San Francisco 49ers safety Eric Reid was the first player to begin kneeling alongside former teammate Colin Kaepernick. Unlike Kaepernick, Reid retained a job in the NFL this season and in 12 starts at strong safety, accumulated 61 tackles and two interceptions. However, it was still his presence as the prominent leader of a coalition of players who kneeled to protest police brutality that made him noteworthy.
Reid will be testing free agency this offseason and with that, his career may come to an impasse. Reid’s consistent stance on kneeling during the national anthem complicates matters. In October, Reid left The Player’s Coalition after the group’s leadership unilaterally agreed to accept nearly $100 million in NFL donations to organizations that support criminal justice reform, in exchange for ending the anthem protests.
When asked about the possibility of teams blackballing him, Reid seemed resigned to whatever his fate would be, per ESPN’s Nick Wagoner:
“I wouldn’t use the word concerned,” Reid said. “I would say I understand that’s a possibility. And I’m completely fine with it. The things that I’ve done, I stand by, and I’ve done that for my own personal beliefs. Like I said, I’m fine with whatever outcome happens because of that.”
“It’s a possibility,” Reid said. “There are probably teams that won’t want to talk to me because of it. I’m hopeful that I will be on a team next year, but if not, again, that’s OK with me.”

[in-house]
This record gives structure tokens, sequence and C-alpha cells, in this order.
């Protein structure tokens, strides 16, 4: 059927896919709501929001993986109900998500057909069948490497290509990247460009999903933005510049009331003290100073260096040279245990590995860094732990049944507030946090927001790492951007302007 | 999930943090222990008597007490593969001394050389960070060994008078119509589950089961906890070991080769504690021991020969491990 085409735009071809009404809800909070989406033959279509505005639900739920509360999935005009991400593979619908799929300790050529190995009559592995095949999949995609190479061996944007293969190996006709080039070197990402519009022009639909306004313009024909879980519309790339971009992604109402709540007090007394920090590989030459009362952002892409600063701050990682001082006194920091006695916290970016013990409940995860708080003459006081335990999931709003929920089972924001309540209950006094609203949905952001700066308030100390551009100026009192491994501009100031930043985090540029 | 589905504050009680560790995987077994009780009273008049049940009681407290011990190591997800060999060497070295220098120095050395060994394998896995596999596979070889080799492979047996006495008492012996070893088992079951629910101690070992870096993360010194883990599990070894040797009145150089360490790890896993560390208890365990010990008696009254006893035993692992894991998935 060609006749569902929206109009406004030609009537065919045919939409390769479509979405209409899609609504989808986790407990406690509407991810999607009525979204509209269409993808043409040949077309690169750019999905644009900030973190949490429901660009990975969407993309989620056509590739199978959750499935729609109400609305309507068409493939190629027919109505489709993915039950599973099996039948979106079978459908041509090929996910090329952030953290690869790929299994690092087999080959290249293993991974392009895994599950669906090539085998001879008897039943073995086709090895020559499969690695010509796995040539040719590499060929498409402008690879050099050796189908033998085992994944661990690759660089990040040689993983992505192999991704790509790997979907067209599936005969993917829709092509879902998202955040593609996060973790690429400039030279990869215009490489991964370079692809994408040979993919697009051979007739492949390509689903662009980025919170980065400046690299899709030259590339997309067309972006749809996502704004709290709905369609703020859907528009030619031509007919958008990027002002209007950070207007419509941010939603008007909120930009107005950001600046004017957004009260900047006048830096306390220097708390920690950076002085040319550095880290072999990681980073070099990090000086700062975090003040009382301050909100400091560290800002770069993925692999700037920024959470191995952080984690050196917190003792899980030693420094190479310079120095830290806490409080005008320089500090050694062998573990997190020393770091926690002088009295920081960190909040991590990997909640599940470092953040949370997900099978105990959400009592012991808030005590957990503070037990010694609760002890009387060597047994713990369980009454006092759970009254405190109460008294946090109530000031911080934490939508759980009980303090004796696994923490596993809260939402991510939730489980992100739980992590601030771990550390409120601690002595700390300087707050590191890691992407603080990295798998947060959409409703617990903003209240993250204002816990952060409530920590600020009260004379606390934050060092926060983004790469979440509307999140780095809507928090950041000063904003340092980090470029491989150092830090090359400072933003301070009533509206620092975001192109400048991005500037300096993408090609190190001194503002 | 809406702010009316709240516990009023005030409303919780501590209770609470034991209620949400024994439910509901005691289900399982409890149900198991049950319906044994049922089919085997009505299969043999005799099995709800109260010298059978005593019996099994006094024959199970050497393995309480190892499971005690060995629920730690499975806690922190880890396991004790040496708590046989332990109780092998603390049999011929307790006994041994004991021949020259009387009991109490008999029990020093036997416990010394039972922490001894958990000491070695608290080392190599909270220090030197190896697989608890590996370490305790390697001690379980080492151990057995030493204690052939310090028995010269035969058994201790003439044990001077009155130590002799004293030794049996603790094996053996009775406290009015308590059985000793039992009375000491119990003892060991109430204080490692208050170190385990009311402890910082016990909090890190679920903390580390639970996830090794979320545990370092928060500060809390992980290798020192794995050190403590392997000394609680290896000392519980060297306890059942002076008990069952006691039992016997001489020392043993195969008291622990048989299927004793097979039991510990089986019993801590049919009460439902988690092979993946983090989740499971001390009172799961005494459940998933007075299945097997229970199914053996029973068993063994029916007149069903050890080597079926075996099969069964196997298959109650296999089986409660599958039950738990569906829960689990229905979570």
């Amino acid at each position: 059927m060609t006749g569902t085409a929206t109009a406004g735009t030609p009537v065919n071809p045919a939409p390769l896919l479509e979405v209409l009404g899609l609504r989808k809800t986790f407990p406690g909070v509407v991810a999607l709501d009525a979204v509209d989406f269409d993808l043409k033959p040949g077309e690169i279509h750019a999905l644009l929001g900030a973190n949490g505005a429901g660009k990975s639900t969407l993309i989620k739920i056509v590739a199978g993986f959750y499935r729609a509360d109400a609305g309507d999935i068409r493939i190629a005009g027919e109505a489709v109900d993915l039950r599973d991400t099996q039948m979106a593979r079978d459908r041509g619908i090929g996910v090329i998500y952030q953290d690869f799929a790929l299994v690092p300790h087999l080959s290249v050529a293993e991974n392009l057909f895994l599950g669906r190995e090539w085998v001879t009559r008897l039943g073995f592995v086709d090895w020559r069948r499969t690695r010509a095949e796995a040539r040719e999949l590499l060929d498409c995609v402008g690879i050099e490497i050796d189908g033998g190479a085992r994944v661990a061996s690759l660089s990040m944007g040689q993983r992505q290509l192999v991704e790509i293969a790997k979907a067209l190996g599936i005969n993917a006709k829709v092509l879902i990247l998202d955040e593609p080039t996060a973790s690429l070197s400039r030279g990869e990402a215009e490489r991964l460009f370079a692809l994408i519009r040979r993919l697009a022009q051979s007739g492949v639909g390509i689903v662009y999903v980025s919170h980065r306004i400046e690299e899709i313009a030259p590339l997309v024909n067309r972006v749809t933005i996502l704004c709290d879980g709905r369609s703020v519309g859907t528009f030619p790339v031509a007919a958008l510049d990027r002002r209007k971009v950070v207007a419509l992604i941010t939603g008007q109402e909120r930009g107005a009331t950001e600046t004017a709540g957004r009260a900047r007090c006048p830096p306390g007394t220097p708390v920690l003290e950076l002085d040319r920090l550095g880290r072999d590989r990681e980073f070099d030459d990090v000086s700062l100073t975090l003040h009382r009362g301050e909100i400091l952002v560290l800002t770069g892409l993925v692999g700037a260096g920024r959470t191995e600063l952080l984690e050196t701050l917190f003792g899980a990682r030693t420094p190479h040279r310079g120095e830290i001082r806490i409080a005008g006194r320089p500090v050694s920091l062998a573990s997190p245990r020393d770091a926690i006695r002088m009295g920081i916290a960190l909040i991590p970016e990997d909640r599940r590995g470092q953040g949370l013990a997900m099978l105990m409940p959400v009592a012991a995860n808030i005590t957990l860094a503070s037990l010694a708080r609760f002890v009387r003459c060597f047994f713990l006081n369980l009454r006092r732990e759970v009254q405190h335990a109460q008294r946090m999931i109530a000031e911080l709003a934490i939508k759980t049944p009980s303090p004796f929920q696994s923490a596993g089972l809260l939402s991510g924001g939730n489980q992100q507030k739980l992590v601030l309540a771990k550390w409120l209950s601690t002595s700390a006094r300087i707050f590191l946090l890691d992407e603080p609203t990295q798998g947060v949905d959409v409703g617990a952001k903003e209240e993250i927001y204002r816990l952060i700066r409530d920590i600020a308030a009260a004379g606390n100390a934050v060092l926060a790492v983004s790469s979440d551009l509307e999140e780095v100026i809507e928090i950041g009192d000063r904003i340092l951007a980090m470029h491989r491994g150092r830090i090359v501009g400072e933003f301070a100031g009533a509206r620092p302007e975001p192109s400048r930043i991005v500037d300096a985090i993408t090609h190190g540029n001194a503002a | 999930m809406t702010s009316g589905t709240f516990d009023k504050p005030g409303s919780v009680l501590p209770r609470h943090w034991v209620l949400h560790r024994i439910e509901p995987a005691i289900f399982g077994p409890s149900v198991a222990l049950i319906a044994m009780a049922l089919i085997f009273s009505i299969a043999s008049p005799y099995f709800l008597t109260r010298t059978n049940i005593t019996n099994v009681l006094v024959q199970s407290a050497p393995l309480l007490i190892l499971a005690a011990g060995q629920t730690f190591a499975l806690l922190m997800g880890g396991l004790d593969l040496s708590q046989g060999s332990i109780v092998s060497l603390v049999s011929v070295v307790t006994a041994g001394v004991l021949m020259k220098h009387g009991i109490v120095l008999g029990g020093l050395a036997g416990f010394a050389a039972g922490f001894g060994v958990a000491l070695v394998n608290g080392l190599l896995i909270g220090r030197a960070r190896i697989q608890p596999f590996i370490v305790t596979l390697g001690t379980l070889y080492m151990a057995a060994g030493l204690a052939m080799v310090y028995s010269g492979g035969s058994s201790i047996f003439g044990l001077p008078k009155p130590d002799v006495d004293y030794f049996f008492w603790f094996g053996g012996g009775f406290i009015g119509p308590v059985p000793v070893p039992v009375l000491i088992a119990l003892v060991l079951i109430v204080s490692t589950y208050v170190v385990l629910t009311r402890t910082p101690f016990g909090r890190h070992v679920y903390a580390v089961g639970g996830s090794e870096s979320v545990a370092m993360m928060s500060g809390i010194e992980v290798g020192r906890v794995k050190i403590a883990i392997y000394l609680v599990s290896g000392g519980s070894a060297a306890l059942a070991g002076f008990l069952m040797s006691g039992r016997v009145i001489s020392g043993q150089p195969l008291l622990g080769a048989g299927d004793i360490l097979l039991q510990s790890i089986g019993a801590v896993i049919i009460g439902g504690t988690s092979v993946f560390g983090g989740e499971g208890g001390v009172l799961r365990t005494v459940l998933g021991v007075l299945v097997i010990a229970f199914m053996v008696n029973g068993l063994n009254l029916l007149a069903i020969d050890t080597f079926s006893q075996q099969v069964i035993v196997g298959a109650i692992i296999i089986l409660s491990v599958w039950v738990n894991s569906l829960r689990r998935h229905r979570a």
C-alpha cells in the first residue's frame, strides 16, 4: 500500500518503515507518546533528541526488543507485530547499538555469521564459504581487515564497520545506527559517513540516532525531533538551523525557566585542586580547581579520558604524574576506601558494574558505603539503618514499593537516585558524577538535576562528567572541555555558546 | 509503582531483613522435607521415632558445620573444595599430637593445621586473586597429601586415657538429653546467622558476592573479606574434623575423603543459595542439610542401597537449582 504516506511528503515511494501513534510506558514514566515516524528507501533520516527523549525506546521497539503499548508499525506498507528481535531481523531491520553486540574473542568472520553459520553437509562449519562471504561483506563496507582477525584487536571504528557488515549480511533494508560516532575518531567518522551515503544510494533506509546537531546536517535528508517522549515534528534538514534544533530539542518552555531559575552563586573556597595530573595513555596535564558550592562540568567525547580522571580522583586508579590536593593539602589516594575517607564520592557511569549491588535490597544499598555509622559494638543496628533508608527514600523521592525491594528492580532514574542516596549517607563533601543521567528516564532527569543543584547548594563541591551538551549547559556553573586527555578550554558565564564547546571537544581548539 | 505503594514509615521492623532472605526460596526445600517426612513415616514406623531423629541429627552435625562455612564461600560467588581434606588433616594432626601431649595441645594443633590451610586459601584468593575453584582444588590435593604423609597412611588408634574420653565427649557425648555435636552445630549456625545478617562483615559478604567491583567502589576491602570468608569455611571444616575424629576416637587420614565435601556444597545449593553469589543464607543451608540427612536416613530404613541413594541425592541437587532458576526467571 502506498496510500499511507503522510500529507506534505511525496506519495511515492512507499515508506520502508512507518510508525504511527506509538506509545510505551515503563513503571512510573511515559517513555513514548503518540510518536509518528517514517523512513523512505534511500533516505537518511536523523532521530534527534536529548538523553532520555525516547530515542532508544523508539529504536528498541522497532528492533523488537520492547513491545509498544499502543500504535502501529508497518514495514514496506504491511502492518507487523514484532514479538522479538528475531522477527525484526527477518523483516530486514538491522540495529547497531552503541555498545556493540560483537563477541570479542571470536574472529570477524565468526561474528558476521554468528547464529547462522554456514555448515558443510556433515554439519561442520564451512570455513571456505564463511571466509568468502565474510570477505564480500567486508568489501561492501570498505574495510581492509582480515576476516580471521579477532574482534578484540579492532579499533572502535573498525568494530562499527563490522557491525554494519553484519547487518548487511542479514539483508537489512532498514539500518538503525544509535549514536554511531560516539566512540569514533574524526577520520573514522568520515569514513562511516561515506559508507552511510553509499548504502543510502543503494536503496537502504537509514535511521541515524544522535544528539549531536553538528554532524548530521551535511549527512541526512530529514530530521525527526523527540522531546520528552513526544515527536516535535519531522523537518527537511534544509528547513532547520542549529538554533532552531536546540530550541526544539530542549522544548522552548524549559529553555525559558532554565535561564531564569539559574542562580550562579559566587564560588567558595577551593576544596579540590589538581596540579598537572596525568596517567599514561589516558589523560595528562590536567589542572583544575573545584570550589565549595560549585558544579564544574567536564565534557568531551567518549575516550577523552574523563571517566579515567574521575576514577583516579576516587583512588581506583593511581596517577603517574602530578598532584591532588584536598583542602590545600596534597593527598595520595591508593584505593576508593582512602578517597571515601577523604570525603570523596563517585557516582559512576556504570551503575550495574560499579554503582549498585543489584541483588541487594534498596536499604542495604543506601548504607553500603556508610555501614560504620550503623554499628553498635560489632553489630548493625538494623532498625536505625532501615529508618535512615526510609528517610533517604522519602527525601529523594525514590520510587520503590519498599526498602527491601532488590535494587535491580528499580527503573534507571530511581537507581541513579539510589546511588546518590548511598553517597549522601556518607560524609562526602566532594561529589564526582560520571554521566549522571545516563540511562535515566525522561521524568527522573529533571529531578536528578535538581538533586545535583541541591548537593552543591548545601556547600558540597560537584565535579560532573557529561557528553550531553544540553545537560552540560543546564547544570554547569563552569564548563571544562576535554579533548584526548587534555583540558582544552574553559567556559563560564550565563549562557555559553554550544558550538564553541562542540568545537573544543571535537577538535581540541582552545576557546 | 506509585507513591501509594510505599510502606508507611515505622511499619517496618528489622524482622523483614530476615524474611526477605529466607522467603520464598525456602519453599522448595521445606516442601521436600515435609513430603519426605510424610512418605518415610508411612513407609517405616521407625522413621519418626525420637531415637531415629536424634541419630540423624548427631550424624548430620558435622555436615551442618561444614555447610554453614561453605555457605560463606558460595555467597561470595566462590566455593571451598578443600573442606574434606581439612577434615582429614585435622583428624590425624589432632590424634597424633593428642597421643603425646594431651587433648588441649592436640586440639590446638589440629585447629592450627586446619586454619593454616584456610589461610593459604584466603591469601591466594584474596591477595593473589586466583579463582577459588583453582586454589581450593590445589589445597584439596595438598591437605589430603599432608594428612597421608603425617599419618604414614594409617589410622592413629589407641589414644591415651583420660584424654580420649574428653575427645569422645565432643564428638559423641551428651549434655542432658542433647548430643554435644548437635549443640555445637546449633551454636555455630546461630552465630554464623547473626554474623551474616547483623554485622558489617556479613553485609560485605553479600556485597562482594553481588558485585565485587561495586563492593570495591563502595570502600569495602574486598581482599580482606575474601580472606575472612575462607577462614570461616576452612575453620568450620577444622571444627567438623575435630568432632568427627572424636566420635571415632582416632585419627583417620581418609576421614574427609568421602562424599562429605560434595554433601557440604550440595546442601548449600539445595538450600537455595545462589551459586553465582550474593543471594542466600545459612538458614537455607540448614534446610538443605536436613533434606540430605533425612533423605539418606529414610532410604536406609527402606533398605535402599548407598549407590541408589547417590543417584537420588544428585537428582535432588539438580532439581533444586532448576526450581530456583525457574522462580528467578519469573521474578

On one hand, Reid is clearly a starter at strong safety, but one could have said the same thing about Kaepernick before this season. Ironically, Reid, whose mother served in the armed forces, initially joined Kaepernick in kneeling rather than sitting during the anthem after consulting with Green Beret Nate Boyer about how they could respectfully protest without disrespecting veterans.
Reid initially planned to stand during the anthem this season until the events in Charlottesville, Virginia in August reignited his protest.
“What I was upset about was the false narratives that were being told about us, people were saying we’re un-American, that we’re against police entirely and the military,” Reid said, according to ESPN’s Nick Wagoner. “And that just wasn’t true. At first, I thought that was a small sacrifice to pay to get the word out to raise awareness, and I settled with thinking that raising that awareness was victory.
“Then fast-forward to Charlottesville, and the country sees what an un-American protest really looks like.
There’s always the option for Reid to return to San Francisco in 2018, however, general manager John Lynch, himself a former safety, has his own opposing personal views on the protests which would appear to make Reid’s return an unlikely scenario. Besides, the Niners may already have begun grooming his replacement. Reid briefly flirted with playing linebacker in the Niners 43 defense after backup safety Jaquiski Tartt snatched the starting strong safety job while Reid missed three games due to a left knee injury. However, Tartt’s season-ending injury resulted in Reid moving back to strong safety. Even so, Tartt’s meager salary cap number makes him a more enticing option for the Niners.
It wouldn’t be that unusual for a player of Reid’s caliber to switch teams during his prime, but if he goes unsigned, the NFL will have made an implicit decision that domestic abusers, felons and sex offenders are more acceptable to them and their fan base than peaceful protesters of social injustice.
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